The Pink Tax: Discrimination or Actual Differentiation?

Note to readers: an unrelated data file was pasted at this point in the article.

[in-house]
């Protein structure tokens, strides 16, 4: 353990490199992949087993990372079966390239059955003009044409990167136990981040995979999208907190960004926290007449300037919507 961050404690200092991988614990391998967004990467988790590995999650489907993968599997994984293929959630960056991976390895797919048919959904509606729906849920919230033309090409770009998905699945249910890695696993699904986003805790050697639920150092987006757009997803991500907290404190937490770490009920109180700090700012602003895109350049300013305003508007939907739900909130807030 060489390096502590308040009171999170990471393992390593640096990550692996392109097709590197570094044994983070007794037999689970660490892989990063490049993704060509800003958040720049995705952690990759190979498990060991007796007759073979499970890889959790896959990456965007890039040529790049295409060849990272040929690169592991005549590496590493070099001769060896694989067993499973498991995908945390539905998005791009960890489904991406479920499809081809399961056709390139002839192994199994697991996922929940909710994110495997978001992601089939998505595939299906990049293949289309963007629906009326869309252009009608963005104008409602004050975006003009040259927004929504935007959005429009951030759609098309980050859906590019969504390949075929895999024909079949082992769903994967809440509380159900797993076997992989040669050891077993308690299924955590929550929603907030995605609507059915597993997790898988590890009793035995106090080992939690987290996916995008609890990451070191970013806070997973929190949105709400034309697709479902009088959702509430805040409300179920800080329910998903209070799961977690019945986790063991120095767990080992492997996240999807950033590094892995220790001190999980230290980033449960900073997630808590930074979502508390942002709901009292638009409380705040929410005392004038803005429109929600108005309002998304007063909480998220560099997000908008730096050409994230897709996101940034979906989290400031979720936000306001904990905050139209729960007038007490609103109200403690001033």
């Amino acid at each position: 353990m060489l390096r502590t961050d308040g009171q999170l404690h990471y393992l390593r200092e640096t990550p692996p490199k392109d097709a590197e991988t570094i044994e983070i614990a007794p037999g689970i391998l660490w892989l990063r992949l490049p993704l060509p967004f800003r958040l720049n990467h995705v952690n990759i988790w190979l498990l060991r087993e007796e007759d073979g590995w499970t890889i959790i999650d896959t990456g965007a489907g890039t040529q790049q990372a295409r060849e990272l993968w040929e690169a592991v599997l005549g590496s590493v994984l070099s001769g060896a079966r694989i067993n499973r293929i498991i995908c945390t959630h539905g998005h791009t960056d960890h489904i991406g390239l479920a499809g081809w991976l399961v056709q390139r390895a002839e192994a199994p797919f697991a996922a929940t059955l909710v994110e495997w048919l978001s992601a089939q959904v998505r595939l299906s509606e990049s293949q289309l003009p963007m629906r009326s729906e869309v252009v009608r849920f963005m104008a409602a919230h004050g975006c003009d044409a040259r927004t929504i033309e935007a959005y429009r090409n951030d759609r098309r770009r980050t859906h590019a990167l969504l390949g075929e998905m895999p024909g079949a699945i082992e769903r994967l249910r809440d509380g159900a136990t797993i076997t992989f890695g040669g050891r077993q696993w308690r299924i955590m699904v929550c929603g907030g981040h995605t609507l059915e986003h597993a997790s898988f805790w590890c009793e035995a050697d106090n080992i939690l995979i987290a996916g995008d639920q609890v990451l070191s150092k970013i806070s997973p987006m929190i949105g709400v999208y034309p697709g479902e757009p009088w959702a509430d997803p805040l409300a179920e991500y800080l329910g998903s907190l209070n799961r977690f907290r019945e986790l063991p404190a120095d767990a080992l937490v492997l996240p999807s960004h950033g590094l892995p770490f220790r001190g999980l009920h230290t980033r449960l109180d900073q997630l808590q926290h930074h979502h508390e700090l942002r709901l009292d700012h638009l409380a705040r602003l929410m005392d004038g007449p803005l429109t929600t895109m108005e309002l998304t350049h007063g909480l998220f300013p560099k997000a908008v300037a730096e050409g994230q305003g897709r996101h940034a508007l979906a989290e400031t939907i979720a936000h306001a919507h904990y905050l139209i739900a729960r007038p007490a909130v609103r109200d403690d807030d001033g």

At the end of 2019, Governor Andrew M. Cuomo released the 10th proposal of his 2020 State of the State Agenda, which aims to eliminate the so-called “pink tax,” a gender-based pricing phenomenon that allegedly results in higher prices for good and services marketed towards women as compared to substantially similar alternatives marketed towards men. The proposal was prompted by a study conducted by the New York City Department of Consumer Affairs, which analyzed prices of toys, clothing, personal care products, and home health products and concluded that, 42 percent of the time, products marketed towards women are 7 percent more expensive than those targeted towards men. Consumer products fared even worse in the study results, which reflected a 13 percent price difference for products marketed towards women. Governor Cuomo’s proposal is another step in a series of actions taken to reduce the gender wage gap. In 2016, he signed legislation prohibiting a tax on menstrual products, making New York one of the first states to ban the “tampon tax,” and in 2019, he signed legislation mandating equal pay for substantially similar work. New York is not the first (or the only) state to engage on this issue. For example, California law prohibits businesses from gender-based pricing discrimination for services such as haircuts, alterations, and dry cleaning. A bill that sought to extend that law to pricing of goods was withdrawn after opposition from retail and manufacturing companies. There are, of course, various gender-neutral considerations that factor into pricing decisions, such as cost of materials, cost of manufacturing, packaging, tariffs, and advertising expenses. Moreover, as the NYC study acknowledged, men’s and women’s products are rarely identical, making exact comparisons difficult and, in many instances, misleading. But it remains to be seen how (and if) these differences will be factored in to the scope of the bill. The plaintiffs’ bar has already identified the “pink tax” as a theory of liability under state consumer protection laws. For example, in Missouri, putative class actions have been filed against dry cleaning services and various consumer product manufacturers and retailers alleging gender-based pricing discrimination. There has also been litigation in multiple jurisdictions claiming that the “tampon tax” violates the equal protection clause of the U.S. and state constitutions. With growing media coverage over the pink tax generally, as well as Governor’s Cuomo’s recent attention to the issue, we expect to see more class actions being filed in this space.